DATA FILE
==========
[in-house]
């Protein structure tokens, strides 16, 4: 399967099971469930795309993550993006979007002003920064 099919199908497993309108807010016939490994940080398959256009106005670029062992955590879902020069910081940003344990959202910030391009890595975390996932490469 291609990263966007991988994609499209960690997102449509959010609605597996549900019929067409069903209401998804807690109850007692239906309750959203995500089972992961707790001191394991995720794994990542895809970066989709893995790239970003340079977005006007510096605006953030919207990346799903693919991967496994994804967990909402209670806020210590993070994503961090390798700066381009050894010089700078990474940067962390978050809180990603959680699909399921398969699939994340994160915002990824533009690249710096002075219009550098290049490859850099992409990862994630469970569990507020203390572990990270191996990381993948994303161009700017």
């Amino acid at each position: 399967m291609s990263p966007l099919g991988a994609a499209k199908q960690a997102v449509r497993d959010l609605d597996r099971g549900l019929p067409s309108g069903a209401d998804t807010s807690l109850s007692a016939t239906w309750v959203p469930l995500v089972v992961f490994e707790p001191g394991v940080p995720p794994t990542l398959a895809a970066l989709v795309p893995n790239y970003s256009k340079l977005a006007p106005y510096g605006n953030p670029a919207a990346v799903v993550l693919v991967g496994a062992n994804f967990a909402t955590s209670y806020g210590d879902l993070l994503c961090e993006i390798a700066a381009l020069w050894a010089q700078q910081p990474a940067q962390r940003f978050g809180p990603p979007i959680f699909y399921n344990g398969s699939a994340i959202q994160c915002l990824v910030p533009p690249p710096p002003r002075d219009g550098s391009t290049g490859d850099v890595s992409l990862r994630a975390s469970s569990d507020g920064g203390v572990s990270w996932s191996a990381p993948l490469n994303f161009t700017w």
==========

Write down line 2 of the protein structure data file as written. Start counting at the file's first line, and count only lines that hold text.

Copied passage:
């Protein structure tokens, strides 16, 4: 399967099971469930795309993550993006979007002003920064 099919199908497993309108807010016939490994940080398959256009106005670029062992955590879902020069910081940003344990959202910030391009890595975390996932490469 291609990263966007991988994609499209960690997102449509959010609605597996549900019929067409069903209401998804807690109850007692239906309750959203995500089972992961707790001191394991995720794994990542895809970066989709893995790239970003340079977005006007510096605006953030919207990346799903693919991967496994994804967990909402209670806020210590993070994503961090390798700066381009050894010089700078990474940067962390978050809180990603959680699909399921398969699939994340994160915002990824533009690249710096002075219009550098290049490859850099992409990862994630469970569990507020203390572990990270191996990381993948994303161009700017």